A task force of the Office of the National Coordinator for Health Information Technology has developed 15 recommendations to improve the intersection of clinical and administrative data and corresponding policy and standards frameworks.
In 2020, the ONC Health Information Technology Advisory Committee (HITAC) asked the Intersection of Clinical and Administrative Data Task Force (ICAD) to make recommendations to support the convergence of clinical and administrative data and improve data interoperability across the ecosystem, to enhance patient access and improve health care efficiency. The charge focuses on reducing the burdens associated with prior authorization, which is seen as emblematic of broader integration issues.
The task force gathered input from ONC’s Health Information Technology Advisory Committee (HITAC), the National Committee on Vital and Health Statistics (NCVHS), and other federal agencies as well as industry stakeholder groups to help inform its analysis of the current landscape. Based on the task force findings, a HITAC report describes nine guiding principles describing the ideal state and offers 15 recommendations to improve the intersection of clinical and administrative data and corresponding policy and standards frameworks.
Among those 15 recommendations are:
• Establish a Government-wide Common Standards Advancement Process. The HITAC recommended that ONC, working in concert with CMS and other relevant federal agencies, establish a single consistent process for standards advancement for relevant standards for healthcare interoperability, including transactions, code sets, terminologies/vocabularies, privacy and security used for conducting the business of health care, irrespective of whether that business is clinical or administrative. The HITAC recommends that the standards advancement process incorporate multiple rounds of development testing and production pilot use prior to adoption as national standards.
• Converge Health Care Standards. The HITAC recommended that ONC, working in concert with CMS, the National Library of Medicine (NLM), voluntary consensus standards organizations, and other federal agencies, harmonize standards to create a consistent set of standards for Code Sets, Content, and Services that are evolved together to address multiple workflows, both clinical and administrative. The harmonized standards should use an underlying data model that is sufficiently comprehensive to serve both clinical and administrative needs.
• Harmonize Code and Value Sets. The HITAC recommended that ONC work with CMS, NLM, and relevant value set authorities to harmonize code and value sets to serve clinical and administrative needs. Where specialized code and value sets are needed, they must be mapped to more general code and value sets. As an example, in order to streamline prior authorization workflows, the code and value sets used to encode orderables, procedures, or referrals must be reusable across or cleanly mappable or cross-walked to the code and value sets used to determine administrative authorization for payment for the relevant orderable, procedure, or referral.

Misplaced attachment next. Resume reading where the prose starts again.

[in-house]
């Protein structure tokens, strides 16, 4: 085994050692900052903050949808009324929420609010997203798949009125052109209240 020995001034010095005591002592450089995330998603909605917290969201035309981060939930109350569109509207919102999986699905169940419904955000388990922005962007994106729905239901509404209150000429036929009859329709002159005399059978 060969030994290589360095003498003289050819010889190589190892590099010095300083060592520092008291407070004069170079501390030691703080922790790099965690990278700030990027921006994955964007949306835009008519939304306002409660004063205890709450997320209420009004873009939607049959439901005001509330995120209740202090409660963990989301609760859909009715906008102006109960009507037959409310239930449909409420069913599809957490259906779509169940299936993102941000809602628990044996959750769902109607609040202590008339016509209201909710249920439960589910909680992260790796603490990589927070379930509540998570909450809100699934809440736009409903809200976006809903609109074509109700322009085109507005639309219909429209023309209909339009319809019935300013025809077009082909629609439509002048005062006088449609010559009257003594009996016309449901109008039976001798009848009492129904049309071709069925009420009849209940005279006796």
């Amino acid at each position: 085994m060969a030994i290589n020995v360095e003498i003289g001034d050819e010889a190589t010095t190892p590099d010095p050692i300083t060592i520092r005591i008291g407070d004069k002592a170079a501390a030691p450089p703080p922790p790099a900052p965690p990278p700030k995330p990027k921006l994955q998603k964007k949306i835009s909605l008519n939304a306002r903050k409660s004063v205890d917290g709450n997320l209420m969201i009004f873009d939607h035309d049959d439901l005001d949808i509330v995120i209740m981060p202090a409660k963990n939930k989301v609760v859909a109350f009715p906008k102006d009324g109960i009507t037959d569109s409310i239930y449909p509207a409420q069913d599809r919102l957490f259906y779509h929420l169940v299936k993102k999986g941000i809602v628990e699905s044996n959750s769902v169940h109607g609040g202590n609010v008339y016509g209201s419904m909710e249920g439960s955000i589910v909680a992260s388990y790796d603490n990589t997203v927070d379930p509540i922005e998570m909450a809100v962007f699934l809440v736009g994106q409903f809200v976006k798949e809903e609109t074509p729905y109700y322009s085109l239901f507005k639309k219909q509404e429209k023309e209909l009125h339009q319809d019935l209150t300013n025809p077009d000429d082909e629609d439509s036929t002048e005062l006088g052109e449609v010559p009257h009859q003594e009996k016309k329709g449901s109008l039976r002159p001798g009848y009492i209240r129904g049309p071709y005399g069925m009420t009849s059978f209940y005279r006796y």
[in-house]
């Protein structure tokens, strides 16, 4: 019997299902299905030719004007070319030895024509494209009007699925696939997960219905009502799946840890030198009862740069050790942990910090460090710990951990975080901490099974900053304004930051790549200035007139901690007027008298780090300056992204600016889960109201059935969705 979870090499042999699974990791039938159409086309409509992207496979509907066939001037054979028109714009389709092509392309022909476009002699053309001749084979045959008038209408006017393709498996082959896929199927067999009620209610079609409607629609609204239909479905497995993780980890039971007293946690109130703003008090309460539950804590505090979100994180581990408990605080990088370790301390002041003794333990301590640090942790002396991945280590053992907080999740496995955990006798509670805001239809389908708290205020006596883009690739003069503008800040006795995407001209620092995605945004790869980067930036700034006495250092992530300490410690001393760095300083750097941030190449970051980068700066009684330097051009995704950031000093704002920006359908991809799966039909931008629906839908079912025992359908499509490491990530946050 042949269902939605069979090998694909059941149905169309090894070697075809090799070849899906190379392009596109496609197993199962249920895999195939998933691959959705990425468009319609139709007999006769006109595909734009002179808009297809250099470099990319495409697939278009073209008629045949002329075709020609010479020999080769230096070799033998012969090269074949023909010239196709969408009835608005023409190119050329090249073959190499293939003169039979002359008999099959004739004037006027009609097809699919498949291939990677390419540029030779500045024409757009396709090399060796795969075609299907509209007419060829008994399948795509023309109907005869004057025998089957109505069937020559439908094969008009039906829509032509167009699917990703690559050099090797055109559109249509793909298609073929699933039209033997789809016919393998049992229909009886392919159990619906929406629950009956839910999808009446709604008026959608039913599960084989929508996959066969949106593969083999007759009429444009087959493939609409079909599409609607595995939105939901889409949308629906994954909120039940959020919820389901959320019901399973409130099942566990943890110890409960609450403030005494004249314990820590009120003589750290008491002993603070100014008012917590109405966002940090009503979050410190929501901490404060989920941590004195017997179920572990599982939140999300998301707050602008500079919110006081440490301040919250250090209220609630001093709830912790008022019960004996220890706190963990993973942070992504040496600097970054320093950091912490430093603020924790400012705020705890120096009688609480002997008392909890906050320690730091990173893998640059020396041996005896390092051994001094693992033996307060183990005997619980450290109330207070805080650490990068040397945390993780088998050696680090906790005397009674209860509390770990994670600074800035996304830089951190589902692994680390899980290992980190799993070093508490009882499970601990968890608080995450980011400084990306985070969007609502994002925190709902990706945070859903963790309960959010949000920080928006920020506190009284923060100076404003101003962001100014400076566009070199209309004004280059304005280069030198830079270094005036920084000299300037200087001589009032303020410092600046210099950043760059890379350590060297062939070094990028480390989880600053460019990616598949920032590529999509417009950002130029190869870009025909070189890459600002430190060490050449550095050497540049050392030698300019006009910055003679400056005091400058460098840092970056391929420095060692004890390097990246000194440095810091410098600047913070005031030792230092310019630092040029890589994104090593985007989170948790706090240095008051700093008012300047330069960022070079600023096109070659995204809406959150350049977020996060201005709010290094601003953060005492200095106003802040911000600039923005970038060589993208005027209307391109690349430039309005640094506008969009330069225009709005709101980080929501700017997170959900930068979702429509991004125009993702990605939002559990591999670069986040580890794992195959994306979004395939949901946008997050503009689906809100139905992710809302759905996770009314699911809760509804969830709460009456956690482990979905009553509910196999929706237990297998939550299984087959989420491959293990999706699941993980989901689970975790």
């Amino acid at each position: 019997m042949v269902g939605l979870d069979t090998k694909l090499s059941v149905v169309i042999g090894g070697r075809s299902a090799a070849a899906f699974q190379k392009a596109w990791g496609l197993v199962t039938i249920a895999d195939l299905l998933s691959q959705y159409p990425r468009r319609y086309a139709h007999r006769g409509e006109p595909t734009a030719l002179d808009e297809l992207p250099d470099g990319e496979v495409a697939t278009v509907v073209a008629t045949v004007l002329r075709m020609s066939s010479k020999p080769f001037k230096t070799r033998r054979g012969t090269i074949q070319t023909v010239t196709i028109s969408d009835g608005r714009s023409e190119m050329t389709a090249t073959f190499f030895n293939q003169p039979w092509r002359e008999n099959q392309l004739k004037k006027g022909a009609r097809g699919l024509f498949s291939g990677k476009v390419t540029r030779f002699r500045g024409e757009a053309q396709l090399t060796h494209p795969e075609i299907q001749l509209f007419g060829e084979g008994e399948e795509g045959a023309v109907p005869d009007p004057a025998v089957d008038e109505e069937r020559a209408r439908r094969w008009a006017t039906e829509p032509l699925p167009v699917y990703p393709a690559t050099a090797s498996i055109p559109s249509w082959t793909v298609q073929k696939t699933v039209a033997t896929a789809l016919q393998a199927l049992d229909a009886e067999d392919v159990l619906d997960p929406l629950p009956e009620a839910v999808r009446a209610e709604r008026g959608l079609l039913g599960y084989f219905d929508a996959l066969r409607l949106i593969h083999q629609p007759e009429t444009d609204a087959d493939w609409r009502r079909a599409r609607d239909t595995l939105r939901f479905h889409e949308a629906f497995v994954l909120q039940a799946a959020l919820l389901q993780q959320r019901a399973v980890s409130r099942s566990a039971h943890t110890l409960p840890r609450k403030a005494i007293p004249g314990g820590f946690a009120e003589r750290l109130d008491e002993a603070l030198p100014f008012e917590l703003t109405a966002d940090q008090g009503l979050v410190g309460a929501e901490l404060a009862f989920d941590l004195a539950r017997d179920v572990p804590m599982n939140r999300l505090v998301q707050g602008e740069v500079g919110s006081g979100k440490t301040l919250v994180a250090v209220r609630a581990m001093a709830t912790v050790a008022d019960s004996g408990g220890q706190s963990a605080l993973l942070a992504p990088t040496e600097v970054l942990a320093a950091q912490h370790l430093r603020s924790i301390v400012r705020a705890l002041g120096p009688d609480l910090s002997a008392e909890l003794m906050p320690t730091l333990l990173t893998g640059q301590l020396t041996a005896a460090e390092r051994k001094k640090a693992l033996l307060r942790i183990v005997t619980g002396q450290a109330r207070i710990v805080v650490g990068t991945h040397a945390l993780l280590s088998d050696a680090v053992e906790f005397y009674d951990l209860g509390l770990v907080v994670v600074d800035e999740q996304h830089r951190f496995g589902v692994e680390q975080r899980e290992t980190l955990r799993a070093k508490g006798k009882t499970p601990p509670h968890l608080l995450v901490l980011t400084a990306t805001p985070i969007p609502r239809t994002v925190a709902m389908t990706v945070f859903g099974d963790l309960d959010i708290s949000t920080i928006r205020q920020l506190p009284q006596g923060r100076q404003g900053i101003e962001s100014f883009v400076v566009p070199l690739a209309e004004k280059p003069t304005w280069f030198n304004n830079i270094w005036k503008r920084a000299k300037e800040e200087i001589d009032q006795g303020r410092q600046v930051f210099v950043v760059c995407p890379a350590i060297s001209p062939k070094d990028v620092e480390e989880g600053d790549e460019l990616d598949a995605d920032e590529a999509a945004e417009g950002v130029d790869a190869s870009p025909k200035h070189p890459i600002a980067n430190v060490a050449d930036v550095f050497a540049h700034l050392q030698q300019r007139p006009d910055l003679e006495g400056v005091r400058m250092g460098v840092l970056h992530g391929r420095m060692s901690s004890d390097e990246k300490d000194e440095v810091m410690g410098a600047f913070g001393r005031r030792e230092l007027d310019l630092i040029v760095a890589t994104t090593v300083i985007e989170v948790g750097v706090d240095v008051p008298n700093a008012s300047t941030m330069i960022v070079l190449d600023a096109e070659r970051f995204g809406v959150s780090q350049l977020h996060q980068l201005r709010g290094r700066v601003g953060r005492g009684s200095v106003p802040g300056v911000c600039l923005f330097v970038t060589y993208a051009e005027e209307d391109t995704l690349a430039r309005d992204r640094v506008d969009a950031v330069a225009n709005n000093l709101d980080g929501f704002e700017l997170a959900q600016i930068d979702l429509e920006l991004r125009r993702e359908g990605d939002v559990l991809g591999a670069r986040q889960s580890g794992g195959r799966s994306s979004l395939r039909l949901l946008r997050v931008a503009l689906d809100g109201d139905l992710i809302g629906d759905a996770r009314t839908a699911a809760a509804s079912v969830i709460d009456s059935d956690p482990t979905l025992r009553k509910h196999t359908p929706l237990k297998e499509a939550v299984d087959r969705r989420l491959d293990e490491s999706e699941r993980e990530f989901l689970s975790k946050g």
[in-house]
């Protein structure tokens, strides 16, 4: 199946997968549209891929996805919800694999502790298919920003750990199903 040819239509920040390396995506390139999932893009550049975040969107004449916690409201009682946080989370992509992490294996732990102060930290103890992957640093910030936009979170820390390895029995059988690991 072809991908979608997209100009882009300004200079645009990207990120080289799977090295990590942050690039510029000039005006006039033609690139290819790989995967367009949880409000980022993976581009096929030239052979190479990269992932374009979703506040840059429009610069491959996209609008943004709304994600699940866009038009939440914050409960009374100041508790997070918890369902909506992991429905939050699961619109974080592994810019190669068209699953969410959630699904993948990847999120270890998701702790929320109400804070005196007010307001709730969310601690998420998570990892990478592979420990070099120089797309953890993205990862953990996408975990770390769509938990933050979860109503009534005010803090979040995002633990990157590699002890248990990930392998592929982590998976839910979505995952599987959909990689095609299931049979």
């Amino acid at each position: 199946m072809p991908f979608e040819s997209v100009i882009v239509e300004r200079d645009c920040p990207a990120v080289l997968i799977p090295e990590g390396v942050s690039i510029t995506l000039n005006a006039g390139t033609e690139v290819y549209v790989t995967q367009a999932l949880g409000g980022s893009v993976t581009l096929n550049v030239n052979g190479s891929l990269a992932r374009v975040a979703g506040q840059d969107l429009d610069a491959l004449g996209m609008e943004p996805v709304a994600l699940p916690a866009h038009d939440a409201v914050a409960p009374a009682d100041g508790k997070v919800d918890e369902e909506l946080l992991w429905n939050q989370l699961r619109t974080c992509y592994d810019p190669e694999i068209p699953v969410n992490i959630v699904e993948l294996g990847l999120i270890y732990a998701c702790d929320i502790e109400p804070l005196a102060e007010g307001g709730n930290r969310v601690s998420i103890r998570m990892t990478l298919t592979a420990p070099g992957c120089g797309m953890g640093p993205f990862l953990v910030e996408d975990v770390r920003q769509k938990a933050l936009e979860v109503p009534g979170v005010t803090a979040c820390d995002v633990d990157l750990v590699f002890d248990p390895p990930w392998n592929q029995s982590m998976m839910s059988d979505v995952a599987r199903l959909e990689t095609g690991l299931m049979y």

• Make Standards (Code Sets, Content, Services) Open to Implement Without Licensing Costs. End-user licensing of adopted standards, code sets and vocabularies is burdensome. In order to drive innovation and make standards-based capabilities available to the widest set of actors, the HITAC recommends that converged standards (and their included component code sets, etc.) named in certification programs be available to implementers without licensing costs for developers implementing the named standards. Ideally, such converged standards would be available via one of the business models that support full and open access to standards (e.g., NLM national licensing for code sets or standards development business models, such as those deployed for HL7 FHIR or Internet standards, that support member prioritization for the advancement of standards while making the resulting standards and implementation guidance available through broad usage licensing). The HITAC recognizes the need for financial support for the development and curation of standards.
• Establish Standards for Prior Authorization Workflows. The HITAC recommended that ONC work with CMS, other federal actors, and standards development organizations to develop programmatic (API) specifications to create an authorization (digital prior authorization or related determinations such as Medical Necessity) such that the authorization and related documentation can be triggered in workflow in the relevant workflow system where the triggering event for the authorization is created. As an example, when an authorization is required for payment for a procedure or referral for evaluation or treatment, the prior authorization workflow should be enabled in the relevant ordering or referral clinical workflow.
ICAD stressed that its overarching goal is to support the convergence of clinical and administrative data and improve data interoperability across the ecosystem, to enhance patient access and improve healthcare efficiency. It also seeks to enable innovation and continuous improvement, minimizing the need for special effort on the part of ecosystem participants.